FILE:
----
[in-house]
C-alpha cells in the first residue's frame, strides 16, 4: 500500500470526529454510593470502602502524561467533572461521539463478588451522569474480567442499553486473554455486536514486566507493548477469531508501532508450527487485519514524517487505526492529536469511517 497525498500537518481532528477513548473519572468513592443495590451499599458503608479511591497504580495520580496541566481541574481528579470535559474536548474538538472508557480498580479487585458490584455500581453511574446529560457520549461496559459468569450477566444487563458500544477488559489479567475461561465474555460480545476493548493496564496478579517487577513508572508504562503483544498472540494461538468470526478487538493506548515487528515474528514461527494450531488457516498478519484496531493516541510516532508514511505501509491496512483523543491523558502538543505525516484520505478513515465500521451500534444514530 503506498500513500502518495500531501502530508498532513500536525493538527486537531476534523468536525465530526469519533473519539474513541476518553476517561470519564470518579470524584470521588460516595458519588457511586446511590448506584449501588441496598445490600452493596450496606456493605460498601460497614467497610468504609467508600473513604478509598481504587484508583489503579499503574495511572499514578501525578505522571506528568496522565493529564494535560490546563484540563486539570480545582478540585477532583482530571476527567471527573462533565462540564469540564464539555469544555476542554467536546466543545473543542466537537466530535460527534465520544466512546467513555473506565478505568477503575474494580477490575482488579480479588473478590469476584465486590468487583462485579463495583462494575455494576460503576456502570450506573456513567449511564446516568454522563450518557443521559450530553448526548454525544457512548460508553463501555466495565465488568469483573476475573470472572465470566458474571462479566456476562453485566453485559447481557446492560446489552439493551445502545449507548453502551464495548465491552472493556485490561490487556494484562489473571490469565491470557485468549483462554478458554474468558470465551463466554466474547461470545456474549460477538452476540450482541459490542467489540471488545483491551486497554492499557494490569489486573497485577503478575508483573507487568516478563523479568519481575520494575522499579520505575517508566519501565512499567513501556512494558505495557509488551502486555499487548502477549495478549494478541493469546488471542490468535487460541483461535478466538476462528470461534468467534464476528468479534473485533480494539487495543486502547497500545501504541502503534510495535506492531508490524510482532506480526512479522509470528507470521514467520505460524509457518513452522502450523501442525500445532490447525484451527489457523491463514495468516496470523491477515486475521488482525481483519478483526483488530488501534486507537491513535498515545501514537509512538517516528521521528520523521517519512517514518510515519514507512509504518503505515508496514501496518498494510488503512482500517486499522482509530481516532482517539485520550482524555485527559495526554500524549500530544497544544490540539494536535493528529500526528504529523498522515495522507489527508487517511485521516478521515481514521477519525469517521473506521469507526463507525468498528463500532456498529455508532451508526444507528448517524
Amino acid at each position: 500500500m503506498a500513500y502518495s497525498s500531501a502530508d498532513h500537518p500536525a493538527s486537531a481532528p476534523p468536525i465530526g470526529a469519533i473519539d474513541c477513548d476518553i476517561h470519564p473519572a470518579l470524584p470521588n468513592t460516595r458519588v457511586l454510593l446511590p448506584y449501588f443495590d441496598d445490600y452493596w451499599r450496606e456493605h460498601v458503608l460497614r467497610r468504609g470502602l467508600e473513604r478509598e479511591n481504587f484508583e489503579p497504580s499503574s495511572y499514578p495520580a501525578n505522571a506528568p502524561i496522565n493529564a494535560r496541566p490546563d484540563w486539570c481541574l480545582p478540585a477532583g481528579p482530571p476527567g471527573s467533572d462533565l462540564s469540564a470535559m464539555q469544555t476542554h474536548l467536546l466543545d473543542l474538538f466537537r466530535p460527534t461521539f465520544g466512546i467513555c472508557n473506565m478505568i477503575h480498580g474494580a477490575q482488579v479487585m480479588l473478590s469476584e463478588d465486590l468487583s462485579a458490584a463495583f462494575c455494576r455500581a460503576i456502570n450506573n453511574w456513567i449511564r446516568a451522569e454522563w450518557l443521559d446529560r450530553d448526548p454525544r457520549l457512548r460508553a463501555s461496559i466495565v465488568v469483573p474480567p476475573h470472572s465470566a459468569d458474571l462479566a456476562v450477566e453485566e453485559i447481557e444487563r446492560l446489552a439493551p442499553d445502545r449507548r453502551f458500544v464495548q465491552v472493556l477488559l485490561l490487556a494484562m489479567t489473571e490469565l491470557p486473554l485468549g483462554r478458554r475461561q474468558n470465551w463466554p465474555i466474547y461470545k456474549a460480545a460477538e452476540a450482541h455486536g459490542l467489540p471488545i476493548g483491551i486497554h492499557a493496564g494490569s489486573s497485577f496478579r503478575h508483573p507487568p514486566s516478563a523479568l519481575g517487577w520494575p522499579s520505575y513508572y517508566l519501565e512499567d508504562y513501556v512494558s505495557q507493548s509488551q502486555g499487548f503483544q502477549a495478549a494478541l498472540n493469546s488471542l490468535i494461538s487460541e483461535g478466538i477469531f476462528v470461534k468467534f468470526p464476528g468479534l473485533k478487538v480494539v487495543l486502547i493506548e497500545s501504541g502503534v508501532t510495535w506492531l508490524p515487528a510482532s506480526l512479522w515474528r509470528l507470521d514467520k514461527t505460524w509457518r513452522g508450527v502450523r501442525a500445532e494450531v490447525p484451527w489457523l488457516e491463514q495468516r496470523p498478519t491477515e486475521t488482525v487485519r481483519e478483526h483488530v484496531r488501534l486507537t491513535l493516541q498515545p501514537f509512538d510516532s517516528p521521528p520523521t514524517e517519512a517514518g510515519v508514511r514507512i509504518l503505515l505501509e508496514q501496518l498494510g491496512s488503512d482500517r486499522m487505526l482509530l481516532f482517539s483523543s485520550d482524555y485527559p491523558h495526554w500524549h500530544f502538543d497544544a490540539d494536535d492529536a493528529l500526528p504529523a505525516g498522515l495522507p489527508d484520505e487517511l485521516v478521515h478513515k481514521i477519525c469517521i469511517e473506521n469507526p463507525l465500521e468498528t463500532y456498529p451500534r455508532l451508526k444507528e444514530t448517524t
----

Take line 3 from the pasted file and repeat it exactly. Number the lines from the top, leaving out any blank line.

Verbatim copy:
Amino acid at each position: 500500500m503506498a500513500y502518495s497525498s500531501a502530508d498532513h500537518p500536525a493538527s486537531a481532528p476534523p468536525i465530526g470526529a469519533i473519539d474513541c477513548d476518553i476517561h470519564p473519572a470518579l470524584p470521588n468513592t460516595r458519588v457511586l454510593l446511590p448506584y449501588f443495590d441496598d445490600y452493596w451499599r450496606e456493605h460498601v458503608l460497614r467497610r468504609g470502602l467508600e473513604r478509598e479511591n481504587f484508583e489503579p497504580s499503574s495511572y499514578p495520580a501525578n505522571a506528568p502524561i496522565n493529564a494535560r496541566p490546563d484540563w486539570c481541574l480545582p478540585a477532583g481528579p482530571p476527567g471527573s467533572d462533565l462540564s469540564a470535559m464539555q469544555t476542554h474536548l467536546l466543545d473543542l474538538f466537537r466530535p460527534t461521539f465520544g466512546i467513555c472508557n473506565m478505568i477503575h480498580g474494580a477490575q482488579v479487585m480479588l473478590s469476584e463478588d465486590l468487583s462485579a458490584a463495583f462494575c455494576r455500581a460503576i456502570n450506573n453511574w456513567i449511564r446516568a451522569e454522563w450518557l443521559d446529560r450530553d448526548p454525544r457520549l457512548r460508553a463501555s461496559i466495565v465488568v469483573p474480567p476475573h470472572s465470566a459468569d458474571l462479566a456476562v450477566e453485566e453485559i447481557e444487563r446492560l446489552a439493551p442499553d445502545r449507548r453502551f458500544v464495548q465491552v472493556l477488559l485490561l490487556a494484562m489479567t489473571e490469565l491470557p486473554l485468549g483462554r478458554r475461561q474468558n470465551w463466554p465474555i466474547y461470545k456474549a460480545a460477538e452476540a450482541h455486536g459490542l467489540p471488545i476493548g483491551i486497554h492499557a493496564g494490569s489486573s497485577f496478579r503478575h508483573p507487568p514486566s516478563a523479568l519481575g517487577w520494575p522499579s520505575y513508572y517508566l519501565e512499567d508504562y513501556v512494558s505495557q507493548s509488551q502486555g499487548f503483544q502477549a495478549a494478541l498472540n493469546s488471542l490468535i494461538s487460541e483461535g478466538i477469531f476462528v470461534k468467534f468470526p464476528g468479534l473485533k478487538v480494539v487495543l486502547i493506548e497500545s501504541g502503534v508501532t510495535w506492531l508490524p515487528a510482532s506480526l512479522w515474528r509470528l507470521d514467520k514461527t505460524w509457518r513452522g508450527v502450523r501442525a500445532e494450531v490447525p484451527w489457523l488457516e491463514q495468516r496470523p498478519t491477515e486475521t488482525v487485519r481483519e478483526h483488530v484496531r488501534l486507537t491513535l493516541q498515545p501514537f509512538d510516532s517516528p521521528p520523521t514524517e517519512a517514518g510515519v508514511r514507512i509504518l503505515l505501509e508496514q501496518l498494510g491496512s488503512d482500517r486499522m487505526l482509530l481516532f482517539s483523543s485520550d482524555y485527559p491523558h495526554w500524549h500530544f502538543d497544544a490540539d494536535d492529536a493528529l500526528p504529523a505525516g498522515l495522507p489527508d484520505e487517511l485521516v478521515h478513515k481514521i477519525c469517521i469511517e473506521n469507526p463507525l465500521e468498528t463500532y456498529p451500534r455508532l451508526k444507528e444514530t448517524t